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When I was a kid, my parents drove us out to visit our relatives on the home place pretty much every weekend, and sometimes during the week as well. My grandparents lived on what everyone called The Old Home Place, and my uncle Bill and aunt Gina lived down the road on why my folks called “Bill’s Place,” but which I understood in the sort of dim way that kids do that it was also part of the Home Place. Not to be confused with the River Place, where my mom had been born, now uninhabited but still part of the farm.

We passed other places – the Thurman Place, the old Kessler Place, the Graner Place (Graners long gone, now occupied by McCreerys, and in the slow process of becoming the McCreery Place). In between were mere houses, occupied by people we didn’t know, or by people we knew but who were yet too brief in their occupancy to merit a Place.

When you had a Place, you were somebody. You were probably just as poor as everybody else – my grandparents’ place was tiny – but people knew who you were, and where you lived. Your Place didn’t change much. Maybe an addition when extra children necessitated it, but the essential plan didn’t change. The house, the barn, the sheds, the pond, the pastures, all existed in a slowed-down version of time, one in which change happened, but on a different rhythm than the rest of the world. Change was more measured, deliberate, its implications considered more broadly. Other farmers considered my grandfather pretty innovative in his time; he was an early adopter of terracing and other practices advocated  by the county agent. But certainly no one would ever have called him hasty.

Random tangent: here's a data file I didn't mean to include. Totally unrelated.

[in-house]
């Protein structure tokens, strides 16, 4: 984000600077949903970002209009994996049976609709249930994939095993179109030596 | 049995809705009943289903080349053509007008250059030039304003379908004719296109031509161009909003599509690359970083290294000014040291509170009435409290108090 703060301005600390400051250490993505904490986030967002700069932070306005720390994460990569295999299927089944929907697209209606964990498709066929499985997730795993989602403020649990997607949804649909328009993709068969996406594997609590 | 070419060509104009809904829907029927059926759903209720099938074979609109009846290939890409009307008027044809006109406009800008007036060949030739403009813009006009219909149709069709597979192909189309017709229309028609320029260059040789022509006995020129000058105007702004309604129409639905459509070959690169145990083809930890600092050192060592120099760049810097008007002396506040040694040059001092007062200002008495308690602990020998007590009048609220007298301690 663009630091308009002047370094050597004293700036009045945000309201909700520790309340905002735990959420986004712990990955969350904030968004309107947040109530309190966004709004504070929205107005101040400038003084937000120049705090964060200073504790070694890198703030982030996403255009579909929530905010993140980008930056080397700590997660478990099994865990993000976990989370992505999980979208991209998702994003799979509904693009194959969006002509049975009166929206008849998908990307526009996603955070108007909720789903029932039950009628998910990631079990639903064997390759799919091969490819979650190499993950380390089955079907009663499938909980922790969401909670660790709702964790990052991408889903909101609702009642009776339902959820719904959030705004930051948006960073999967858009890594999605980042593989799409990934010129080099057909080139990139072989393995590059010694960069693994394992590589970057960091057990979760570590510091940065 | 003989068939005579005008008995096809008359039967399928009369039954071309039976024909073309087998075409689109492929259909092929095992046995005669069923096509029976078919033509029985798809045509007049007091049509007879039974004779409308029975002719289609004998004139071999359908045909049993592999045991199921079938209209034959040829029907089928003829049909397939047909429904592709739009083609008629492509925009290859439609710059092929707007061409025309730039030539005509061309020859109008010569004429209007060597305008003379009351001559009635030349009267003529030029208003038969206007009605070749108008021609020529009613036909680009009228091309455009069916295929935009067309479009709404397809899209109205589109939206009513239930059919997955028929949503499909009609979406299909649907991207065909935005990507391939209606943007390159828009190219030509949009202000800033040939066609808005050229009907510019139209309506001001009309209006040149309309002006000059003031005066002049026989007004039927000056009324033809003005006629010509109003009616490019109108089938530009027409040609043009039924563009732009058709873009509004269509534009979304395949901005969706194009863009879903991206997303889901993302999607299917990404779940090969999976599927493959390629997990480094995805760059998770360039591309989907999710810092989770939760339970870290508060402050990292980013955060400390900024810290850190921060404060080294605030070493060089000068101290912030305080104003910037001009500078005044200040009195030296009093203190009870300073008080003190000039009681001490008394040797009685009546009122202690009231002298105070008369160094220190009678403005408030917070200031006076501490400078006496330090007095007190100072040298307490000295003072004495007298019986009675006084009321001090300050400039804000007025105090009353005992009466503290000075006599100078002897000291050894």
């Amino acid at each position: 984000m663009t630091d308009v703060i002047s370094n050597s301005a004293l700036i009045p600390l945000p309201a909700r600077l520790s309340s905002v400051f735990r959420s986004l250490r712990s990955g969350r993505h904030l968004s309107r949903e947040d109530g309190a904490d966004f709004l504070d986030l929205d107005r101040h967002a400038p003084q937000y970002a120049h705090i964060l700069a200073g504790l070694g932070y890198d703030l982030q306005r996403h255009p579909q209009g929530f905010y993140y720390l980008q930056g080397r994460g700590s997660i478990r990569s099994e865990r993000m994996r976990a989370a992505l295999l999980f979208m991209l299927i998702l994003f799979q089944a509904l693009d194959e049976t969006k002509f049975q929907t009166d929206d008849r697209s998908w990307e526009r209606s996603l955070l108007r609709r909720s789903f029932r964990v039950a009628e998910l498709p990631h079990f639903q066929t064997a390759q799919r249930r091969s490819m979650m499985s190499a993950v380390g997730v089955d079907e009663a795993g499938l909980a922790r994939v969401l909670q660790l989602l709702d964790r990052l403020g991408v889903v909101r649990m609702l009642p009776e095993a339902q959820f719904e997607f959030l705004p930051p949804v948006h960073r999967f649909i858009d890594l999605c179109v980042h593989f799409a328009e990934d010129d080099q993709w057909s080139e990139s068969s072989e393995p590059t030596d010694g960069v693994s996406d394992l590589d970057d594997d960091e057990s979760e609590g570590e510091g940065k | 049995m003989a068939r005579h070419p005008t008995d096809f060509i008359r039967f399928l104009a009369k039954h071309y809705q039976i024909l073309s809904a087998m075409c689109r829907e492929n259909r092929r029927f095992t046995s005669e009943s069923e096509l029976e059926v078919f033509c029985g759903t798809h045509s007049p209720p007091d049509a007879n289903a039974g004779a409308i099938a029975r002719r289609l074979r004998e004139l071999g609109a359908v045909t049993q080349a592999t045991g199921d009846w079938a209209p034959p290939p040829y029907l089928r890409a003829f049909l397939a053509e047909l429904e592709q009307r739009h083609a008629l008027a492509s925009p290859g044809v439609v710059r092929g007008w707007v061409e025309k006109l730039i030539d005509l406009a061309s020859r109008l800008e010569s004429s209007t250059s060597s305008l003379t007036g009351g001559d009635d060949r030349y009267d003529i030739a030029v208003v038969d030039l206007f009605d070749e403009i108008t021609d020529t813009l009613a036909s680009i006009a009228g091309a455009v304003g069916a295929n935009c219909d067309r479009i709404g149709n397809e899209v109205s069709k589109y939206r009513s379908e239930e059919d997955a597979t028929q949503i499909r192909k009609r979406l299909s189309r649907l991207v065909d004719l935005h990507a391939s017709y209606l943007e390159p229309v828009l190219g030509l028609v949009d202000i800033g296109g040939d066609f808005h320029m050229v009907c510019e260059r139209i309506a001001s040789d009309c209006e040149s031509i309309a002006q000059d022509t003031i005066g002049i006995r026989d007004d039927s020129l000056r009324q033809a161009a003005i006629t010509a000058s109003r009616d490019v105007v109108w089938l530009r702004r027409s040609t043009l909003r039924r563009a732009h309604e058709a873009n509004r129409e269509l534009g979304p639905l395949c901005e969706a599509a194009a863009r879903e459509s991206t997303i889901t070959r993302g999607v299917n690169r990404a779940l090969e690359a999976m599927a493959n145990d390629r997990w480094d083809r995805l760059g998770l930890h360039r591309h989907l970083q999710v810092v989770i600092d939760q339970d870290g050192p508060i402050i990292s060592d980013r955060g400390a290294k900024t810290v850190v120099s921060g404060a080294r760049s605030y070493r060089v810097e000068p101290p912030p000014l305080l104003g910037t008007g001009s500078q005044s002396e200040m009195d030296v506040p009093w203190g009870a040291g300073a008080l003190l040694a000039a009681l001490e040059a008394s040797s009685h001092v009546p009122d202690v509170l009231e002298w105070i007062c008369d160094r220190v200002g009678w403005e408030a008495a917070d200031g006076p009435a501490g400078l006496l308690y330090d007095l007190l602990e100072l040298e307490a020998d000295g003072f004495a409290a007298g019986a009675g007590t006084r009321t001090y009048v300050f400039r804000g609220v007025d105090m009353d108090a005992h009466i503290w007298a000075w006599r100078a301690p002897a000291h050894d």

Needless to say, I don’t have a Place, and at this point in my life probably never will. The contemporary world, and my adjustment to it, doesn’t permit that. But I know that this is a trade and not an unalloyed gain.

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